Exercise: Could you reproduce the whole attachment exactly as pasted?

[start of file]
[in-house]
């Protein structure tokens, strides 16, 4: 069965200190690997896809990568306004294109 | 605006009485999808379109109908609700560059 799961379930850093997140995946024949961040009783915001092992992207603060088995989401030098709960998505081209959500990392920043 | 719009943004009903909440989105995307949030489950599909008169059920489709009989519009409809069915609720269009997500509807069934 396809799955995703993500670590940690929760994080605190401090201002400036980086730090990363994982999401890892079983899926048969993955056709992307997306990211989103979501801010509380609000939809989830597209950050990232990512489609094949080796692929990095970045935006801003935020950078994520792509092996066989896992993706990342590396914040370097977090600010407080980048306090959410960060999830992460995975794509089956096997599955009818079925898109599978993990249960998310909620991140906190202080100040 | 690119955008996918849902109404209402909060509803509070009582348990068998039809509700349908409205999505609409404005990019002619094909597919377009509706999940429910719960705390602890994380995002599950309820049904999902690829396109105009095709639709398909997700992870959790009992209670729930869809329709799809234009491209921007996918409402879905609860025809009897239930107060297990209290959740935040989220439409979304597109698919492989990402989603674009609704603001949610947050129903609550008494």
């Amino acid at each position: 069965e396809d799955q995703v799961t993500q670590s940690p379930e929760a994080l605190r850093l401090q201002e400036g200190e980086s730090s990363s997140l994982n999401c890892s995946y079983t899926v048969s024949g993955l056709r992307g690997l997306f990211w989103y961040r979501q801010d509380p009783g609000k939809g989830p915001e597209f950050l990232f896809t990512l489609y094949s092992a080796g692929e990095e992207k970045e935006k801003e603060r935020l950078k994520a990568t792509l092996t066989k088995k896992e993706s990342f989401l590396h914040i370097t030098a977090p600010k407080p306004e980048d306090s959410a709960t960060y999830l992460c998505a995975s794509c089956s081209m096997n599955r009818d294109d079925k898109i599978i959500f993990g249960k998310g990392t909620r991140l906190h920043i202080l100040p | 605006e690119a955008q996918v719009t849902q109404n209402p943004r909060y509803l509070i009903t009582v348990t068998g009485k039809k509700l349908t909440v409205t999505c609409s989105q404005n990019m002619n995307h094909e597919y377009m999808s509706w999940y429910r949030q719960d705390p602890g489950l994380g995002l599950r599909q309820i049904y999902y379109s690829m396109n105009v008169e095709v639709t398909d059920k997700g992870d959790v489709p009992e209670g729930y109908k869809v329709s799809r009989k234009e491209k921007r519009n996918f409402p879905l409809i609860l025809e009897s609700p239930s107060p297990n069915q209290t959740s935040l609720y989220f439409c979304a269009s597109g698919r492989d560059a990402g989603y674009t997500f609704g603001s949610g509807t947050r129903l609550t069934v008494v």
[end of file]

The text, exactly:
[in-house]
């Protein structure tokens, strides 16, 4: 069965200190690997896809990568306004294109 | 605006009485999808379109109908609700560059 799961379930850093997140995946024949961040009783915001092992992207603060088995989401030098709960998505081209959500990392920043 | 719009943004009903909440989105995307949030489950599909008169059920489709009989519009409809069915609720269009997500509807069934 396809799955995703993500670590940690929760994080605190401090201002400036980086730090990363994982999401890892079983899926048969993955056709992307997306990211989103979501801010509380609000939809989830597209950050990232990512489609094949080796692929990095970045935006801003935020950078994520792509092996066989896992993706990342590396914040370097977090600010407080980048306090959410960060999830992460995975794509089956096997599955009818079925898109599978993990249960998310909620991140906190202080100040 | 690119955008996918849902109404209402909060509803509070009582348990068998039809509700349908409205999505609409404005990019002619094909597919377009509706999940429910719960705390602890994380995002599950309820049904999902690829396109105009095709639709398909997700992870959790009992209670729930869809329709799809234009491209921007996918409402879905609860025809009897239930107060297990209290959740935040989220439409979304597109698919492989990402989603674009609704603001949610947050129903609550008494």
């Amino acid at each position: 069965e396809d799955q995703v799961t993500q670590s940690p379930e929760a994080l605190r850093l401090q201002e400036g200190e980086s730090s990363s997140l994982n999401c890892s995946y079983t899926v048969s024949g993955l056709r992307g690997l997306f990211w989103y961040r979501q801010d509380p009783g609000k939809g989830p915001e597209f950050l990232f896809t990512l489609y094949s092992a080796g692929e990095e992207k970045e935006k801003e603060r935020l950078k994520a990568t792509l092996t066989k088995k896992e993706s990342f989401l590396h914040i370097t030098a977090p600010k407080p306004e980048d306090s959410a709960t960060y999830l992460c998505a995975s794509c089956s081209m096997n599955r009818d294109d079925k898109i599978i959500f993990g249960k998310g990392t909620r991140l906190h920043i202080l100040p | 605006e690119a955008q996918v719009t849902q109404n209402p943004r909060y509803l509070i009903t009582v348990t068998g009485k039809k509700l349908t909440v409205t999505c609409s989105q404005n990019m002619n995307h094909e597919y377009m999808s509706w999940y429910r949030q719960d705390p602890g489950l994380g995002l599950r599909q309820i049904y999902y379109s690829m396109n105009v008169e095709v639709t398909d059920k997700g992870d959790v489709p009992e209670g729930y109908k869809v329709s799809r009989k234009e491209k921007r519009n996918f409402p879905l409809i609860l025809e009897s609700p239930s107060p297990n069915q209290t959740s935040l609720y989220f439409c979304a269009s597109g698919r492989d560059a990402g989603y674009t997500f609704g603001s949610g509807t947050r129903l609550t069934v008494v």